MOSCOW (Reuters) - U.S. accusations that Russia was responsible for cyber attacks against Democratic Party organisations lack any proof and are an attempt by Washington to fan “unprecedented anti-Russian hysteria”, the Foreign Ministry in Moscow said.
The U.S. government for the first time on Friday formally accused Russia of a campaign of cyber attacks against Democratic Party organizations ahead of the Nov. 8 presidential election.
Washington’s relations with Moscow are also under strain over the war in Syria and Russia’s actions in Ukraine.
“This whipping up of emotions regarding ‘Russian hackers’ is used in the U.S. election campaign, and the current U.S. administration, taking part in this fight, is not averse to using dirty tricks,” Deputy Foreign Minister Sergei Ryabkov said on Saturday in comments on the ministry’s website.
Late on Friday, the Kremlin called the U.S. allegations “nonsense”.
“There is no proof whatsoever for such grave accusations,” Ryabkov said.
“(They are) ...fabricated by those who are now serving an obvious political order in Washington, continuing to whip up unprecedented anti-Russian hysteria.”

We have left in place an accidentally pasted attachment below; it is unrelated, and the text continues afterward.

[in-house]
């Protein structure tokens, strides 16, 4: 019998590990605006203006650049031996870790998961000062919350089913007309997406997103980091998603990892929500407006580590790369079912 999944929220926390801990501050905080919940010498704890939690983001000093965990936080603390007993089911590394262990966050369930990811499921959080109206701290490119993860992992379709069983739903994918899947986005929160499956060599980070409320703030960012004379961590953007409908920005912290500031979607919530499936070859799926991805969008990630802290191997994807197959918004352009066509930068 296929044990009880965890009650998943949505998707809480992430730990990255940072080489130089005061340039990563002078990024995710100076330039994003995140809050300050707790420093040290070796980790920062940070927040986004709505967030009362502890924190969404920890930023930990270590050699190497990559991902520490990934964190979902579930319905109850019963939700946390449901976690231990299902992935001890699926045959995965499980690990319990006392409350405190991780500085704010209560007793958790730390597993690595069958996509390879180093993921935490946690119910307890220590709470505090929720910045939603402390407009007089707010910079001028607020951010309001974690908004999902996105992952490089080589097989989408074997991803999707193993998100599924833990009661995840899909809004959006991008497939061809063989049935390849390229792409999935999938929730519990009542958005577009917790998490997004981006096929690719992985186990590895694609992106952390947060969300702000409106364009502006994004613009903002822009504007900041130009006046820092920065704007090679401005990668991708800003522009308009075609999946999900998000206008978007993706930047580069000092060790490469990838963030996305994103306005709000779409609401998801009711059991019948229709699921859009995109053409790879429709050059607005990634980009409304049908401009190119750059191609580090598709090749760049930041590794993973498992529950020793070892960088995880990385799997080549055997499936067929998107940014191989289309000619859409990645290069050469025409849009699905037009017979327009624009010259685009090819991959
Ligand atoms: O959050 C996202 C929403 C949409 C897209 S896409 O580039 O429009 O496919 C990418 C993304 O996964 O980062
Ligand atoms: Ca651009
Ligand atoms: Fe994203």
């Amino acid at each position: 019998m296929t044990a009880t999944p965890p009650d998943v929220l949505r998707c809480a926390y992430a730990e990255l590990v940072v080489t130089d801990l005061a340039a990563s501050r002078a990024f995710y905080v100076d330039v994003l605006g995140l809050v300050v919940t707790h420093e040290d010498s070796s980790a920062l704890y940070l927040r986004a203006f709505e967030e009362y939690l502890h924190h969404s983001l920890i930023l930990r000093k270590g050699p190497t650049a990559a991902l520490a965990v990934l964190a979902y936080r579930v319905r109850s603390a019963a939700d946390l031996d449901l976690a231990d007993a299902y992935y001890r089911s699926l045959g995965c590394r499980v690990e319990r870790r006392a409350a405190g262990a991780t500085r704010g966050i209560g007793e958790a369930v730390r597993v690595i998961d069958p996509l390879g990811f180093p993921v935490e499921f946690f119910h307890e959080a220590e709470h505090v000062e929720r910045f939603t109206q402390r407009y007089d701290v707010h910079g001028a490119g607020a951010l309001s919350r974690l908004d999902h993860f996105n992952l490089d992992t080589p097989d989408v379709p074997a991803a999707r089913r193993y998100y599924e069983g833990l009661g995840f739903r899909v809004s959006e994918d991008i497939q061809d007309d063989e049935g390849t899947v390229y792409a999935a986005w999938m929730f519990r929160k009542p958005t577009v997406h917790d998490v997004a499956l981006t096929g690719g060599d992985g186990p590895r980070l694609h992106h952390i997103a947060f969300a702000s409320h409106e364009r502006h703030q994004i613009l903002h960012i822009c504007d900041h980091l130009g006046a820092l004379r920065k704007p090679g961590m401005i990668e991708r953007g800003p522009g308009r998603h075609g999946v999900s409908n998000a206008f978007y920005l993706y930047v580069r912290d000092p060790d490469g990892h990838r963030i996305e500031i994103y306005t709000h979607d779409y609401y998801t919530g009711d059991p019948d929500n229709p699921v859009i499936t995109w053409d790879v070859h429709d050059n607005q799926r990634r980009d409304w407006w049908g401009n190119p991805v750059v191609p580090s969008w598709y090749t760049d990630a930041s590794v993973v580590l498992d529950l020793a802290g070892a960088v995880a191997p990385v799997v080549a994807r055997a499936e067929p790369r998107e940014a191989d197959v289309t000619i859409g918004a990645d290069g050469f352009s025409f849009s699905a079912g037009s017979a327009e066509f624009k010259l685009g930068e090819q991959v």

Ryabkov reiterated an offer to Washington, first made last year, to hold consultations on fighting cyber crime together.
But he also criticised John Kerry after the U.S. Secretary of State said late on Friday that Russian and Syrian actions in the Syrian civil war, including bombings of hospitals, “beg for” a war crimes investigation.
Such remarks are unacceptable and Moscow is disappointed to hear “new typically U.S. claims for being a global judge”, Ryabkov said in comments to Interfax news agency published on Saturday.
Referring to a resolution on Syria proposed by France for debate at the United Security Council later on Saturday, he said: “Unfortunately, we see less and less common sense in the actions of Washington and Paris”.
The draft resolution demands an end to air strikes and military flights over Aleppo. Moscow has already said this draft is unacceptable.
Reporting by Dmitry Solovyov; editing by John Stonestreet